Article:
April 15th, 2013
I stayed at Ka’ana in early March 2013, between work commitments in San Ignacio area. What a fantastic stay! From the room to the spa to the restaurant food, everything was delightful. I have been in this area before and had exhausted most of the common tours, so the manager Jennifer was happy to find some different things for me to do. She arranged a horseback ride to unexcavated ruins (amazing!) and also a Maya cooking class with the mother and aunt of the chef at the hotel (fantastic and so fun!). The restaurant here is exceptional, really by far the best food I have eaten in Belize. Chef really knows what he is doing! The spa was lovely, I had a scrub and massage which were perfect after riding a horse and being a bit sore. Gorgeous pool, and very relaxed atmosphere. Also, great WiFi and TV connection / reception.
See the review here: http://tinyurl.com/ctvxgad
April 5th, 2013
The Belize Barrier Reef is a series of coral reefs straddling the coast of Belize, roughly 300 meters (980 ft) offshore in the north and 40 kilometers (25 mi) in the south within the country limits. It is Belize’s top tourist destination, popular for scuba diving and snorkeling and attracting almost half of its 260,000 visitors, and is vital to its fishing industry.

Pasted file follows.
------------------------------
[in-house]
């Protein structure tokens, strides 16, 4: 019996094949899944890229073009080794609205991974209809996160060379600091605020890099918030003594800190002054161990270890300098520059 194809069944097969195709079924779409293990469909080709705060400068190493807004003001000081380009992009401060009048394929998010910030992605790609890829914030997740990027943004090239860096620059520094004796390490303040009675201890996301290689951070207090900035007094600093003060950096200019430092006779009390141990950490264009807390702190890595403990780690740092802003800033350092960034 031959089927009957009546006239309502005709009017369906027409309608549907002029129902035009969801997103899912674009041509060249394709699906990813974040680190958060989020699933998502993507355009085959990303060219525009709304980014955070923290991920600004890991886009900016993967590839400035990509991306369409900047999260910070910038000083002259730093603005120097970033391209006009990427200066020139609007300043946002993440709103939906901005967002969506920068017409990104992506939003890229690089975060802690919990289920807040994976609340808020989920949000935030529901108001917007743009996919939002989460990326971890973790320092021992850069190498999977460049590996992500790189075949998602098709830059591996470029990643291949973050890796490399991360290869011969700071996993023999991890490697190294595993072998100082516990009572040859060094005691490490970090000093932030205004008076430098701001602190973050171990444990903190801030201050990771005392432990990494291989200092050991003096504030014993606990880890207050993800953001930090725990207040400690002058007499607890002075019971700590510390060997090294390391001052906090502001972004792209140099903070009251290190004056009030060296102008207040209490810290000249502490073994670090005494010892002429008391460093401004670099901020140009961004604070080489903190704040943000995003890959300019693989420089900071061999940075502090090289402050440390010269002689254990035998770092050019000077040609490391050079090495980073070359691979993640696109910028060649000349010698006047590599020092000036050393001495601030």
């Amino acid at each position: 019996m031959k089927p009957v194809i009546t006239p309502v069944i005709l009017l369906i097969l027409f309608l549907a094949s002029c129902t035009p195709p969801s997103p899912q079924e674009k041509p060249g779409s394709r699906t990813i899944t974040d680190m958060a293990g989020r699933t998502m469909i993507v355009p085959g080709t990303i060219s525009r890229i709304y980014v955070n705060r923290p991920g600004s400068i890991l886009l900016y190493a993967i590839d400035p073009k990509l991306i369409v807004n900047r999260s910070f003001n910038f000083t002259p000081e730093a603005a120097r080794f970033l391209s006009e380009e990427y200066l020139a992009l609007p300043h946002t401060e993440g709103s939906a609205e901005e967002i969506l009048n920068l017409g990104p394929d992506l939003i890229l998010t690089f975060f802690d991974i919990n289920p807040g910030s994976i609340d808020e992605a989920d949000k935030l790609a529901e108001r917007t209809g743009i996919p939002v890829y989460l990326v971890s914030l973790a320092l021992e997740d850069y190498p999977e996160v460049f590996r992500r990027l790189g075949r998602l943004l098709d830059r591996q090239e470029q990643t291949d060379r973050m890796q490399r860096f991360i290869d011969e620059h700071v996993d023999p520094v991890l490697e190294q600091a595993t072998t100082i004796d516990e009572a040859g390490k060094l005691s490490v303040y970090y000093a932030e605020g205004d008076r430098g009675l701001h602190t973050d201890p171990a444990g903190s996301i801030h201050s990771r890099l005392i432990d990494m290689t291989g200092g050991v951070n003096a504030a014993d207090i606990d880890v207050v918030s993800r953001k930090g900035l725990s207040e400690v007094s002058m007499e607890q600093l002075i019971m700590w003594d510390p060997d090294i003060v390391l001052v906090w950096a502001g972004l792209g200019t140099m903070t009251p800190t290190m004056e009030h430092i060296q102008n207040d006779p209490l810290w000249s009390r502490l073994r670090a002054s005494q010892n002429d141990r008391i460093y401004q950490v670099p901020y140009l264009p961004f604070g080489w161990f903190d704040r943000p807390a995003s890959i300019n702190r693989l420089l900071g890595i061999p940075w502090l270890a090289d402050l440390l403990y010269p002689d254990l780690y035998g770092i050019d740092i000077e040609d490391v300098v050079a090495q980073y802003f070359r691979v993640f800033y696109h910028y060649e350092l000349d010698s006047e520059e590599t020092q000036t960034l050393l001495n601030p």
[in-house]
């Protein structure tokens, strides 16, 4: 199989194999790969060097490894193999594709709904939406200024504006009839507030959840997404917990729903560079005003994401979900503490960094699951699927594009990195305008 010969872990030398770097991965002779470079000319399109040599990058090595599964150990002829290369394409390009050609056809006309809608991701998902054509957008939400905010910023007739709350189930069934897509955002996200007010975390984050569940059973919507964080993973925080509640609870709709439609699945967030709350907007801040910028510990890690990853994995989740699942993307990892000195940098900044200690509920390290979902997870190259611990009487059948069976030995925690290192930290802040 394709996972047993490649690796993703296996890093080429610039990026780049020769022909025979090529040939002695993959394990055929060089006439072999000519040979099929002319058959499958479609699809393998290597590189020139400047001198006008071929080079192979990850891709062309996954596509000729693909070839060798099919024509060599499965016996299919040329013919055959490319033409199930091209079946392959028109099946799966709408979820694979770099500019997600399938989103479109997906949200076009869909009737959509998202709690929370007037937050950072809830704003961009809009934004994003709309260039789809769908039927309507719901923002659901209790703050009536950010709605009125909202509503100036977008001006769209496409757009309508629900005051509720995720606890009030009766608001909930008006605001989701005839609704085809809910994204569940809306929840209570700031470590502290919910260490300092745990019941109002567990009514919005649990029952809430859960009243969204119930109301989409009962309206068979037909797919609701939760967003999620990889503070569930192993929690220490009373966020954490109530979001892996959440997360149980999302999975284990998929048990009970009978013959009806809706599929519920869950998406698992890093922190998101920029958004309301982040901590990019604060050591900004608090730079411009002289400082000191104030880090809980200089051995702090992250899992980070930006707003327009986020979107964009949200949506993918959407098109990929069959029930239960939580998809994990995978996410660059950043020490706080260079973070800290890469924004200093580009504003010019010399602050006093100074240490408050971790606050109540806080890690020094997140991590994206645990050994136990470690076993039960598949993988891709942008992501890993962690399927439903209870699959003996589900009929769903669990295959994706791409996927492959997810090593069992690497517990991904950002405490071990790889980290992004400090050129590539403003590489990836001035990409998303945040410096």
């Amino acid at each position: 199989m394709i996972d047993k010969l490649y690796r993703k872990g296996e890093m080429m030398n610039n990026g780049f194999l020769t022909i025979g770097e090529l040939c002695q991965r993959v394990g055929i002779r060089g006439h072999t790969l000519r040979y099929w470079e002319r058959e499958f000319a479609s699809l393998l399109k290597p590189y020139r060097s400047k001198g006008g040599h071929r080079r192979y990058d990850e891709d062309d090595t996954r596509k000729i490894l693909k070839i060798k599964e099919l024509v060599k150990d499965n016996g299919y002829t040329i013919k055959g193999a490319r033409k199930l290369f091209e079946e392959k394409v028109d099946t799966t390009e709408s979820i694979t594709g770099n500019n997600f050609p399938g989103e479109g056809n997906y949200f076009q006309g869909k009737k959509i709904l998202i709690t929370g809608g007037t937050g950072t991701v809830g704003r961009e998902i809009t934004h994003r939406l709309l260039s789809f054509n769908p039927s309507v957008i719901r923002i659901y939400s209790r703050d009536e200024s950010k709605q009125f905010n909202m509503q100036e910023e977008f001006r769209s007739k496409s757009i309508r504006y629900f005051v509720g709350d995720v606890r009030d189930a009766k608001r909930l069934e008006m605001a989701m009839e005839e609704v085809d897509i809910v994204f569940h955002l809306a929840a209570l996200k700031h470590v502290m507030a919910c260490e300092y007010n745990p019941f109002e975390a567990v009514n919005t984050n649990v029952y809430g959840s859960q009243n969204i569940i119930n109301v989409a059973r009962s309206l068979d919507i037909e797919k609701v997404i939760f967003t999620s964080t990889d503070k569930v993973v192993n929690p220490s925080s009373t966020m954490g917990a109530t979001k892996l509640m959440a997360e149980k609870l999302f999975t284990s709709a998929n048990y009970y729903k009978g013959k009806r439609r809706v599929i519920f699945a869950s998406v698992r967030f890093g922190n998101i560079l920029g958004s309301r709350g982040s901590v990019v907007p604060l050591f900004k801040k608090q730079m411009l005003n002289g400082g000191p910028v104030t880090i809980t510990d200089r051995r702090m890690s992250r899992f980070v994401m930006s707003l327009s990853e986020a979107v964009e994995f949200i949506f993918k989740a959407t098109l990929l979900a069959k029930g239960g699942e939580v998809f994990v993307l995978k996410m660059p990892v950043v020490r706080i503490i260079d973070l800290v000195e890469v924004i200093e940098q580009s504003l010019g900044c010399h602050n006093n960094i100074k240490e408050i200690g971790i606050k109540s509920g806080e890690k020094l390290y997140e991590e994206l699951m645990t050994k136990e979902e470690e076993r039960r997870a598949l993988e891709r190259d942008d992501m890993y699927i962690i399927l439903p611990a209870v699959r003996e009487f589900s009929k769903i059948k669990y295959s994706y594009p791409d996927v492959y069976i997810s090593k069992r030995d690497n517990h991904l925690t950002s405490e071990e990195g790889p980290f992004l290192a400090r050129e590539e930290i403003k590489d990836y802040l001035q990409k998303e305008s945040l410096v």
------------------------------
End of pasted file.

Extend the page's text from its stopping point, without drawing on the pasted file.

Charles Darwin described it as “the most remarkable reef in the West Indies” in 1842.
April 2nd, 2013
The 85th Annual Holy Saturday Cross Country Cycling classic, a highlight of Easter in Belize shot off this morning. Who will take away the garland this year – Belizeans or International participants?
April 2nd, 2013
Easter isn’t complete in Belize without some age-old traditions. One such delight is the Cross Bun; an Easter treat that we look forward to every year.
March 13th, 2013
Belize has a wonderfully diverse society, made up of a multiplicity of cultures and speaking many languages. English is the official language but Spanish is widely spoken. It stands out as the country with the largest ratio of land to people. Unlike its neighbors and other developed countries, the country is uncrowded and full of wide open spaces.